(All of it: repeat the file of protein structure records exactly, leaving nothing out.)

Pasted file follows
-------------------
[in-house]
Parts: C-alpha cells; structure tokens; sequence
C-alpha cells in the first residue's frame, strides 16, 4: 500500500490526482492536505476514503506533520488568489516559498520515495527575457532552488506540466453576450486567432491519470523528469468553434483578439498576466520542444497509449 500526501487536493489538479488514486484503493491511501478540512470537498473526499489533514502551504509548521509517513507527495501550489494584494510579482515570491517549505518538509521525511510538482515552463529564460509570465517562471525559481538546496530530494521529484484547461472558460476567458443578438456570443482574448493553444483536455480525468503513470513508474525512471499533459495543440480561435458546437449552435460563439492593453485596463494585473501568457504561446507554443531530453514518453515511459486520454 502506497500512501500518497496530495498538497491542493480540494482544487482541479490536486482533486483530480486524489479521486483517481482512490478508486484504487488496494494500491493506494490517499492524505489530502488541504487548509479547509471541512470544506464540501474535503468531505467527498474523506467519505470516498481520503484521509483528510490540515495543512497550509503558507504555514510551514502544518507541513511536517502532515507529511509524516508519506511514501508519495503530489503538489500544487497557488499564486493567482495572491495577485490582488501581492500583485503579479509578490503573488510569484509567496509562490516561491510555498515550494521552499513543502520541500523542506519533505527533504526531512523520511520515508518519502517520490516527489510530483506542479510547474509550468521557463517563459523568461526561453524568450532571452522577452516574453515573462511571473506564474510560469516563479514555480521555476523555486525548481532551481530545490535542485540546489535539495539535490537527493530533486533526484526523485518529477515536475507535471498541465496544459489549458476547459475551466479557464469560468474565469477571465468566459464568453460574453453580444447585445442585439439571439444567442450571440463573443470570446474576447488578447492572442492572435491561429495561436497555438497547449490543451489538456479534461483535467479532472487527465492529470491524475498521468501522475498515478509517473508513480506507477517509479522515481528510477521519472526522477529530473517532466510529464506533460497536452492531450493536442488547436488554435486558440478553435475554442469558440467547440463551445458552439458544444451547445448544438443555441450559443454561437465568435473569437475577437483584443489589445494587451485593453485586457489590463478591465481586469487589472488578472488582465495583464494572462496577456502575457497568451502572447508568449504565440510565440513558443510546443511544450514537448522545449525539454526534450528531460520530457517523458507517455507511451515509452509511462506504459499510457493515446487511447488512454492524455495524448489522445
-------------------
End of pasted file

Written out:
[in-house]
Parts: C-alpha cells; structure tokens; sequence
C-alpha cells in the first residue's frame, strides 16, 4: 500500500490526482492536505476514503506533520488568489516559498520515495527575457532552488506540466453576450486567432491519470523528469468553434483578439498576466520542444497509449 500526501487536493489538479488514486484503493491511501478540512470537498473526499489533514502551504509548521509517513507527495501550489494584494510579482515570491517549505518538509521525511510538482515552463529564460509570465517562471525559481538546496530530494521529484484547461472558460476567458443578438456570443482574448493553444483536455480525468503513470513508474525512471499533459495543440480561435458546437449552435460563439492593453485596463494585473501568457504561446507554443531530453514518453515511459486520454 502506497500512501500518497496530495498538497491542493480540494482544487482541479490536486482533486483530480486524489479521486483517481482512490478508486484504487488496494494500491493506494490517499492524505489530502488541504487548509479547509471541512470544506464540501474535503468531505467527498474523506467519505470516498481520503484521509483528510490540515495543512497550509503558507504555514510551514502544518507541513511536517502532515507529511509524516508519506511514501508519495503530489503538489500544487497557488499564486493567482495572491495577485490582488501581492500583485503579479509578490503573488510569484509567496509562490516561491510555498515550494521552499513543502520541500523542506519533505527533504526531512523520511520515508518519502517520490516527489510530483506542479510547474509550468521557463517563459523568461526561453524568450532571452522577452516574453515573462511571473506564474510560469516563479514555480521555476523555486525548481532551481530545490535542485540546489535539495539535490537527493530533486533526484526523485518529477515536475507535471498541465496544459489549458476547459475551466479557464469560468474565469477571465468566459464568453460574453453580444447585445442585439439571439444567442450571440463573443470570446474576447488578447492572442492572435491561429495561436497555438497547449490543451489538456479534461483535467479532472487527465492529470491524475498521468501522475498515478509517473508513480506507477517509479522515481528510477521519472526522477529530473517532466510529464506533460497536452492531450493536442488547436488554435486558440478553435475554442469558440467547440463551445458552439458544444451547445448544438443555441450559443454561437465568435473569437475577437483584443489589445494587451485593453485586457489590463478591465481586469487589472488578472488582465495583464494572462496577456502575457497568451502572447508568449504565440510565440513558443510546443511544450514537448522545449525539454526534450528531460520530457517523458507517455507511451515509452509511462506504459499510457493515446487511447488512454492524455495524448489522445